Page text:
Skip to main content
Welcome to
super saver spring
offer ends april 20
save over $140
save over 85%
$0.99
per week for 24 weeks
Welcome to
super saver spring
$0.99
per week
for 24 weeks
// //

Steam spews from the stacks of a Toronto natural-gas-fired power station in January of 2012.

Fred Lum/The Globe and Mail

Canada is halfway toward meeting its 2020 target for reducing greenhouse gas emissions, despite projections for major increases from growing oil-sands production.

Environment Minister Peter Kent announced Wednesday that combined federal and provincial actions to date will result in an emissions reduction of 130 megatonnes by 2020. Further efforts will be needed to cut emissions by an additional 113 megatonnes.

The Harper government has committed Canada to reducing greenhouse gas emissions (GHGs) by 17 per cent below 2005 levels by 2020, a target that is in line with the target adopted by U.S. President Barack Obama.

Story continues below advertisement

"The Harper government has been working hard to reduce emissions, and this has helped set the stage for the progress we've achieved this year," Mr. Kent said.

But critics say Ottawa hasn't gone far enough. Dr. Christian Holz, Executive Director of Climate Action Network Canada, released a statement on Wednesday criticizing the Harper government for being a 'lobby arm' for the oil sands.

"It is important to recognize the effect of adjusted accounting rules this year, which make it appear that we are further along that we actually are. (The "baseline" or goalpost has been changed giving the impression of better numbers without any actual meaningful policy improvements)," the statement said.

The oil industry remains by far the largest source of expected emissions growth. Between 2005 and 2020, the sector's annual GHG output will grow by 45 megatonnes, as a result of growth in oil-sands production. That increase would completely offset the 41-megatonne reduction expected from the electricity sector.

The government is expected to soon release final regulations for the power sector which would dramatically reduce coal use. But the impact of those regulations will primarily occur after 2020, when current plants reach the end of their commercial life.

The government is promising to eventually introduce emission regulations for other sectors, including oil and gas and heavy industry, and those measures would reduce the forecasted emissions growth.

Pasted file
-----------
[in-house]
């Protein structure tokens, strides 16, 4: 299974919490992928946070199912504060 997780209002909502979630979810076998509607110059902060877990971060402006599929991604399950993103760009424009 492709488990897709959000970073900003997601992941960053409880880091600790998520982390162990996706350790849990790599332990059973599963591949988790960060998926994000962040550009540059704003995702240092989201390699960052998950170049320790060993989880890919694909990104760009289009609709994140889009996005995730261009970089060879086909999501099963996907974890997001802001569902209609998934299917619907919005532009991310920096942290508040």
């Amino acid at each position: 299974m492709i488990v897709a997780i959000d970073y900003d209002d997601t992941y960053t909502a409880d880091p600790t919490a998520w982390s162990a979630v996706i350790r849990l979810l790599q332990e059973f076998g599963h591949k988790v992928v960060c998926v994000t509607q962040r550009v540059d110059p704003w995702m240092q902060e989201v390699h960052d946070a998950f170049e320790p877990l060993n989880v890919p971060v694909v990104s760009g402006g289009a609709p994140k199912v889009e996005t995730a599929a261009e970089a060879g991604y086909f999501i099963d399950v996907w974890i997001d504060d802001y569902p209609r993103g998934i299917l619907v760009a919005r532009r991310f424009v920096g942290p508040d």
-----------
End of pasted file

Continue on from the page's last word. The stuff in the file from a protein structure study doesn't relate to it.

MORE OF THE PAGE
Last year, Ottawa said it was only a quarter of the way to its target. The major difference this year comes from the inclusion for the first time of land-use practices that are governed by a United Nations agreement.

Story continues below advertisement

As well, the federal government has introduced new fuel efficiency vehicle standards, while several provinces have unveiled new policies to cut emissions.

Report an error Editorial code of conduct
Due to technical reasons, we have temporarily removed commenting from our articles. We hope to have this fixed soon. Thank you for your patience. If you are looking to give feedback on our new site, please send it along to feedback@globeandmail.com. If you want to write a letter to the editor, please forward to letters@globeandmail.com.

Welcome to The Globe and Mail’s comment community. This is a space where subscribers can engage with each other and Globe staff. Non-subscribers can read and sort comments but will not be able to engage with them in any way. Click here to subscribe.

If you would like to write a letter to the editor, please forward it to letters@globeandmail.com. Readers can also interact with The Globe on Facebook and Twitter .

Welcome to The Globe and Mail’s comment community. This is a space where subscribers can engage with each other and Globe staff. Non-subscribers can read and sort comments but will not be able to engage with them in any way. Click here to subscribe.

If you would like to write a letter to the editor, please forward it to letters@globeandmail.com. Readers can also interact with The Globe on Facebook and Twitter .

Welcome to The Globe and Mail’s comment community. This is a space where subscribers can engage with each other and Globe staff.

We aim to create a safe and valuable space for discussion and debate. That means:

  • Treat others as you wish to be treated
  • Criticize ideas, not people
  • Stay on topic
  • Avoid the use of toxic and offensive language
  • Flag bad behaviour

If you do not see your comment posted immediately, it is being reviewed by the moderation team and may appear shortly, generally within an hour.

We aim to have all comments reviewed in a timely manner.

Comments that violate our community guidelines will not be posted.

UPDATED: Read our community guidelines here

Discussion loading ...

To view this site properly, enable cookies in your browser. Read our privacy policy to learn more.
How to enable cookies